In 2019, the concept of a “VUCA world” (referring to volatility, uncertainty, complexity and ambiguity) was increasingly discussed in businesses. And then came COVID-19…
In these extraordinary circumstances, companies in many sectors and markets are struggling for survival in the face of massive revenue decline and disruptions in supply chains, partly offset by government support programs that provide some relief in the short term. It is safe to say that the emerging “New Normal”, and the transition into it will provide new challenges and changes in focus for many companies. As we gradually start approaching the light at the end of the pandemic tunnel, for some, the light may be an approaching freight train.
We can expect to see markets opening up at different times and possibly reinstating restrictions if a second wave of the pandemic is seen, significantly adding to the “VUCA”-ness of the world. Some specific market challenges will likely include disruptions in supply chains, and unpredictable and uneven demand across markets. Companies trying to ramp up their business while facing this uncertainty will need to pay increased attention to:
- Strengthening liquidity, cash flow and balance sheets, while investing in growing revenues back to pre-pandemic levels
- Robust process efficiency – executing in an optimal way on the things under their control, as well as innovating and improving on key processes, e.g. through accelerating digitalization
- Risk and resilience, both considering internal factors and the upstream and downstream value chain
Effective working capital management relates to all three of these areas and may be a more important lever than ever for supporting financial stability and performance in the coming 12-24 months. Many of the tools and approaches that have been used successfully for decades will be helpful, but three key strategic and operational considerations will be vital for tailoring the appropriate way forward.
1 Be proactive, not reactive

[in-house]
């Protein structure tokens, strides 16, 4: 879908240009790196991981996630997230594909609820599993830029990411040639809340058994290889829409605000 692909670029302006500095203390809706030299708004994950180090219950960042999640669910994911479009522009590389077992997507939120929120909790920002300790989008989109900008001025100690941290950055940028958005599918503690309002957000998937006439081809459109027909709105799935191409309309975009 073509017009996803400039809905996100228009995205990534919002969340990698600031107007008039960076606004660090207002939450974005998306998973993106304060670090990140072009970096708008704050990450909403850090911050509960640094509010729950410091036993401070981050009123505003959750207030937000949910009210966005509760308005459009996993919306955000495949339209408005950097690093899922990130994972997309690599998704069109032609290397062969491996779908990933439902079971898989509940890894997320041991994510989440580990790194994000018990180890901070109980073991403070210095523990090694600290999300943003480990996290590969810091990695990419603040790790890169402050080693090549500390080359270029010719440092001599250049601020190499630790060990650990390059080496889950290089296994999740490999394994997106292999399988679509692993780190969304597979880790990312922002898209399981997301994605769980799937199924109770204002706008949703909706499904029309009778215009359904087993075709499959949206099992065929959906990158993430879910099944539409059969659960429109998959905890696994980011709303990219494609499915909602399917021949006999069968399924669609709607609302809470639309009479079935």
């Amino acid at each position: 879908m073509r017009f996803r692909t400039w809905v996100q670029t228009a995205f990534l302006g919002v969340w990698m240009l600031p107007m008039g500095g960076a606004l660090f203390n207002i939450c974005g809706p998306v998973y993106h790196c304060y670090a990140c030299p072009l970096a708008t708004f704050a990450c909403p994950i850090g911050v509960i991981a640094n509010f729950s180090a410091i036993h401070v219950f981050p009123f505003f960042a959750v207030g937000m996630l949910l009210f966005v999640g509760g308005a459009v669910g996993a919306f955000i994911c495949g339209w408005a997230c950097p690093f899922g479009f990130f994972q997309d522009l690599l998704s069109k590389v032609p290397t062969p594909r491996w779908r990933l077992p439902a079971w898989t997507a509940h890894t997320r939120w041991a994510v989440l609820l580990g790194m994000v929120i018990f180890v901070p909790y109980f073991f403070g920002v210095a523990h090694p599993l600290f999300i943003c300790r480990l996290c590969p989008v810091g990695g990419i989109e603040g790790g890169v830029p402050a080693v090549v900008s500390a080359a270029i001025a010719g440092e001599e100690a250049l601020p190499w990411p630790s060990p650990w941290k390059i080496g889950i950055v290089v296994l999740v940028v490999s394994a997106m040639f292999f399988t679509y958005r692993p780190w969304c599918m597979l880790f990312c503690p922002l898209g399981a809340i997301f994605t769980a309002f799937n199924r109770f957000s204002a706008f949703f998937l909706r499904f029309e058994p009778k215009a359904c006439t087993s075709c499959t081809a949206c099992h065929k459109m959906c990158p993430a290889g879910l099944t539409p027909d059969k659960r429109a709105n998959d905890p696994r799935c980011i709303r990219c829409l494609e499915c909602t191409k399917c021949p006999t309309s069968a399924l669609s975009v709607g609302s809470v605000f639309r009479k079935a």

Companies who do not act in time to a market disruption risk ending up in stress or distress, where creditors may severely restrict management’s options. In this more reactive situation, the actions required to save the company in the short term – if possible – may be costly in the longer term and include major trade-offs. Proactively strengthening the balance sheet through either refinancing or a traditional working capital initiative, helps avoid this, and allows a broader palette of actions to generate long- and short-term benefits and improve both cash flow and profitability.
For companies that expect to make it through the current crisis and begin to see some recovery in the fall, now may be a great time to look ahead and realistically forecast likely and downside scenarios for the next 6-12 months, and consider taking proactive actions to avoid the far more bitter medicine of reactive actions at a later time. Typical risk factors to consider, other than further disruptions in the market, will be upcoming re-financing or loan covenants that may be at risk in the coming quarters.
2 Be lean and resilient
Generally, having a lean and agile supply chain and a lean balance sheet is the hallmark of capital efficient organizations. Minimizing waste, lead times and unneeded buffer stock will not only release significant capital, but also improve profit and return on capital. However, in disruptive times like these, lean supply chains with limited buffers run higher risk of production stoppages. This does not mean that the lean model is wrong. On the contrary, it becomes even more important to manage the flow and avoid slow moving or obsolete stock build-up. However, selective and active decisions may be needed to manage the risk by building buffers or securing alternative sources of key components.